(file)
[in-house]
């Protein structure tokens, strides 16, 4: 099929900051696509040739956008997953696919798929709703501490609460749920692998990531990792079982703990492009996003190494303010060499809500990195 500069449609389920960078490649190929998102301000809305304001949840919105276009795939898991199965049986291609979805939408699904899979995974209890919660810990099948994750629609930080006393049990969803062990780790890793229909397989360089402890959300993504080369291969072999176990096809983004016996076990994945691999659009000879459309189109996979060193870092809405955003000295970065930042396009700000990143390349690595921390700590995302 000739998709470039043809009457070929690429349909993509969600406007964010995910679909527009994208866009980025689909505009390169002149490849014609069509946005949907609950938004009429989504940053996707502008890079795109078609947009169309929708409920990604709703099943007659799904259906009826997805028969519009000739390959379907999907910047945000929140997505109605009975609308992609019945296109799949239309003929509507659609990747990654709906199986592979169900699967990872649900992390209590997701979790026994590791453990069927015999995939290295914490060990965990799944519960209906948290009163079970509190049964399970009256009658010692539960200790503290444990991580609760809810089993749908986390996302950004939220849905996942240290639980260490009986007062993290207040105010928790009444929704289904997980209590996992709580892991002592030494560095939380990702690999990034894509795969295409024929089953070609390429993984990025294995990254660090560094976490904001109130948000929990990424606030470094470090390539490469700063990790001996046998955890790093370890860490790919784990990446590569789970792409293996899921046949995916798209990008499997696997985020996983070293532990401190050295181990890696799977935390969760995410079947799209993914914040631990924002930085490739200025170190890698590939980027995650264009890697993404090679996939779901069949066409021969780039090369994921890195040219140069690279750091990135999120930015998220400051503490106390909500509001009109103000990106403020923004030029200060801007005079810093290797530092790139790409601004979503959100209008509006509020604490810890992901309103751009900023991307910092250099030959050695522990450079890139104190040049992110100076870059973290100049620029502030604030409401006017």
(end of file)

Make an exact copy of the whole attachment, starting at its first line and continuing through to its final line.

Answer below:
[in-house]
């Protein structure tokens, strides 16, 4: 099929900051696509040739956008997953696919798929709703501490609460749920692998990531990792079982703990492009996003190494303010060499809500990195 500069449609389920960078490649190929998102301000809305304001949840919105276009795939898991199965049986291609979805939408699904899979995974209890919660810990099948994750629609930080006393049990969803062990780790890793229909397989360089402890959300993504080369291969072999176990096809983004016996076990994945691999659009000879459309189109996979060193870092809405955003000295970065930042396009700000990143390349690595921390700590995302 000739998709470039043809009457070929690429349909993509969600406007964010995910679909527009994208866009980025689909505009390169002149490849014609069509946005949907609950938004009429989504940053996707502008890079795109078609947009169309929708409920990604709703099943007659799904259906009826997805028969519009000739390959379907999907910047945000929140997505109605009975609308992609019945296109799949239309003929509507659609990747990654709906199986592979169900699967990872649900992390209590997701979790026994590791453990069927015999995939290295914490060990965990799944519960209906948290009163079970509190049964399970009256009658010692539960200790503290444990991580609760809810089993749908986390996302950004939220849905996942240290639980260490009986007062993290207040105010928790009444929704289904997980209590996992709580892991002592030494560095939380990702690999990034894509795969295409024929089953070609390429993984990025294995990254660090560094976490904001109130948000929990990424606030470094470090390539490469700063990790001996046998955890790093370890860490790919784990990446590569789970792409293996899921046949995916798209990008499997696997985020996983070293532990401190050295181990890696799977935390969760995410079947799209993914914040631990924002930085490739200025170190890698590939980027995650264009890697993404090679996939779901069949066409021969780039090369994921890195040219140069690279750091990135999120930015998220400051503490106390909500509001009109103000990106403020923004030029200060801007005079810093290797530092790139790409601004979503959100209008509006509020604490810890992901309103751009900023991307910092250099030959050695522990450079890139104190040049992110100076870059973290100049620029502030604030409401006017």